(Eagle News) – The suicide bombers responsible for the Aug. 24 Jolo, Sulu bombing that killed 14 people and wounded 75 others, were close to being nabbed by the four intelligence officers of the Armed Forces of the Philippines (AFP) before the AFP officers were killed by members of the Jolo police on June 29.
This was revealed by AFP chief of staff Gen. Gilbert Gapay when he appeared before the Commission on Appointments on Wednesday, Sept. 2, hearing his nomination to the rank of general.
Gapay said that their team was already in position and the intelligence officers were just awaiting info on the house where the two female terrorists were staying. At that point, it was when the SUV of the 4 AFP intelligence officers was stopped by members of the Jolo police, which ended in them being shot at and killed.
“We were so close to neutralizing them, to take them down in a matter of minutes. We were just pinpointing the exact house and the takedown team was already in the vicinity,” Gapay told the CA members.
“That unfortunate shooting incident happened which disrupted that operation and the two suicide bombers were alarmed and they were able to escape the area. We were so close during that day,” he said.
-Terror blast could have been prevented-
Gapay said that they were trying to prevent the terrorist blast from happening. When the two female suicide bombers escaped that day, they feared that another attack just like the Jolo Cathedral bombing last year could happen.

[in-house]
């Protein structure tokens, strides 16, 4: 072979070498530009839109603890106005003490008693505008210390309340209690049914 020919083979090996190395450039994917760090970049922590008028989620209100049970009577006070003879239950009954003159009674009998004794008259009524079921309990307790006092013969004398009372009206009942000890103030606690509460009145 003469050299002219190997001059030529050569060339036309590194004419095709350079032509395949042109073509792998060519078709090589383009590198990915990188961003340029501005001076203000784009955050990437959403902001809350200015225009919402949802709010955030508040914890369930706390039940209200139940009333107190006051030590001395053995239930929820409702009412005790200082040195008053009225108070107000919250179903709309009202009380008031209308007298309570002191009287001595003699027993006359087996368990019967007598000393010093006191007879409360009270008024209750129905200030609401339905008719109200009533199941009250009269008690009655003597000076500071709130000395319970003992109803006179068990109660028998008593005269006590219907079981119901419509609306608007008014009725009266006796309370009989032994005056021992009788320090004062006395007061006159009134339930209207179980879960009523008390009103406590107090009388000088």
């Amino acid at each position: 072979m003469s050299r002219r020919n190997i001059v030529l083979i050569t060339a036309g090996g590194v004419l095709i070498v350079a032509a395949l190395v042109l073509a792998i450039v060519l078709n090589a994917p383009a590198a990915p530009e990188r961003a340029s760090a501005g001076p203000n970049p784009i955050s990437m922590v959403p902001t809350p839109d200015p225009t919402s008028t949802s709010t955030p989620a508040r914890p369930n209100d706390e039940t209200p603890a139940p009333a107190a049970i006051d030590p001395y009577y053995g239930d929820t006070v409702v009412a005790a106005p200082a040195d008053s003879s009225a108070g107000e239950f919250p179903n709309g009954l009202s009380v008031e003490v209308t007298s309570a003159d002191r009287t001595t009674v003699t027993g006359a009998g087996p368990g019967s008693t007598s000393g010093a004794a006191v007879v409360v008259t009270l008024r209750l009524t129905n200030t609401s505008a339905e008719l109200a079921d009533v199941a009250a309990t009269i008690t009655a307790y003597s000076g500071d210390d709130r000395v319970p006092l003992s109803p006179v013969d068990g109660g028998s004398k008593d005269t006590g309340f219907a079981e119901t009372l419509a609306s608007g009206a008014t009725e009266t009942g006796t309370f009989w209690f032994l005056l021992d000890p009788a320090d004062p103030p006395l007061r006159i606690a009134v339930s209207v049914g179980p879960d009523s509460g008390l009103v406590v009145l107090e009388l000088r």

The death of the four intelligence officers of the AFP was a big setback to the AFP’s intelligence operations.
“It somehow disrupted our operations. That’s why after that incident, with the escape of these two suicide bombers, we expected another incident of terror act that would be executed by the Abu Sayyaf Group,” Gapay said.
He also expressed disappointment that the nine Jolo police officers involved in the killing of the AFP intelligence officers have not yet been penalized nor removed from the service.
Gapay said that if the same thing happened with the AFP men, they would have been removed from their posts and placed under military custody.
The AFP chief of staff also clarified previous media reports that he planned to regulate social media when the anti-terror law takes effect.
He said he was referring to social media providers being used by terrorists, and not on general users.
(with a report from Meanne Corvera, Eagle News Service)